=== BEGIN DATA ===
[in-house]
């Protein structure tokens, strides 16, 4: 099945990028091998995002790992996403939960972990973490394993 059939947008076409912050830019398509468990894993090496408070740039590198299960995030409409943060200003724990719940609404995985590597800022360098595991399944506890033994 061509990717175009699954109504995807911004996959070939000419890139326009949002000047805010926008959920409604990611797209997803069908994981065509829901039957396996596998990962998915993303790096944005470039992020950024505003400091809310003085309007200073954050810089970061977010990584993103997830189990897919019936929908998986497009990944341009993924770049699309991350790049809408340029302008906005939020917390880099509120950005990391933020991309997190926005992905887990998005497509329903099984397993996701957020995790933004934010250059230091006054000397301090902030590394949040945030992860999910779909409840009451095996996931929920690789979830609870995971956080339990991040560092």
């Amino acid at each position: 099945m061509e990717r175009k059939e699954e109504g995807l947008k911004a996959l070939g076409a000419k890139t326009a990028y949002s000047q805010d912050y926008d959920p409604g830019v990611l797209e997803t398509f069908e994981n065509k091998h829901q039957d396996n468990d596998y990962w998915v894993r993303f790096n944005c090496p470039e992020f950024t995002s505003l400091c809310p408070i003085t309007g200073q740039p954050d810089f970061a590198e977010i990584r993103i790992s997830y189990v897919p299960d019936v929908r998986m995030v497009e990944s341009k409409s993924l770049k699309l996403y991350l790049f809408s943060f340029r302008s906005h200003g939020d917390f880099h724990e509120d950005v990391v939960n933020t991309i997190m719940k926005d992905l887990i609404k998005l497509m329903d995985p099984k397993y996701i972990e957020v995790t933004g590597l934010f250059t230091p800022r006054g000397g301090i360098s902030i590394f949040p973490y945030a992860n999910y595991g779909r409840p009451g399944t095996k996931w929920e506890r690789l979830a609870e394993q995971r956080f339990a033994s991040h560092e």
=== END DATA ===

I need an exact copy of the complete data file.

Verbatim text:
[in-house]
């Protein structure tokens, strides 16, 4: 099945990028091998995002790992996403939960972990973490394993 059939947008076409912050830019398509468990894993090496408070740039590198299960995030409409943060200003724990719940609404995985590597800022360098595991399944506890033994 061509990717175009699954109504995807911004996959070939000419890139326009949002000047805010926008959920409604990611797209997803069908994981065509829901039957396996596998990962998915993303790096944005470039992020950024505003400091809310003085309007200073954050810089970061977010990584993103997830189990897919019936929908998986497009990944341009993924770049699309991350790049809408340029302008906005939020917390880099509120950005990391933020991309997190926005992905887990998005497509329903099984397993996701957020995790933004934010250059230091006054000397301090902030590394949040945030992860999910779909409840009451095996996931929920690789979830609870995971956080339990991040560092």
């Amino acid at each position: 099945m061509e990717r175009k059939e699954e109504g995807l947008k911004a996959l070939g076409a000419k890139t326009a990028y949002s000047q805010d912050y926008d959920p409604g830019v990611l797209e997803t398509f069908e994981n065509k091998h829901q039957d396996n468990d596998y990962w998915v894993r993303f790096n944005c090496p470039e992020f950024t995002s505003l400091c809310p408070i003085t309007g200073q740039p954050d810089f970061a590198e977010i990584r993103i790992s997830y189990v897919p299960d019936v929908r998986m995030v497009e990944s341009k409409s993924l770049k699309l996403y991350l790049f809408s943060f340029r302008s906005h200003g939020d917390f880099h724990e509120d950005v990391v939960n933020t991309i997190m719940k926005d992905l887990i609404k998005l497509m329903d995985p099984k397993y996701i972990e957020v995790t933004g590597l934010f250059t230091p800022r006054g000397g301090i360098s902030i590394f949040p973490y945030a992860n999910y595991g779909r409840p009451g399944t095996k996931w929920e506890r690789l979830a609870e394993q995971r956080f339990a033994s991040h560092e």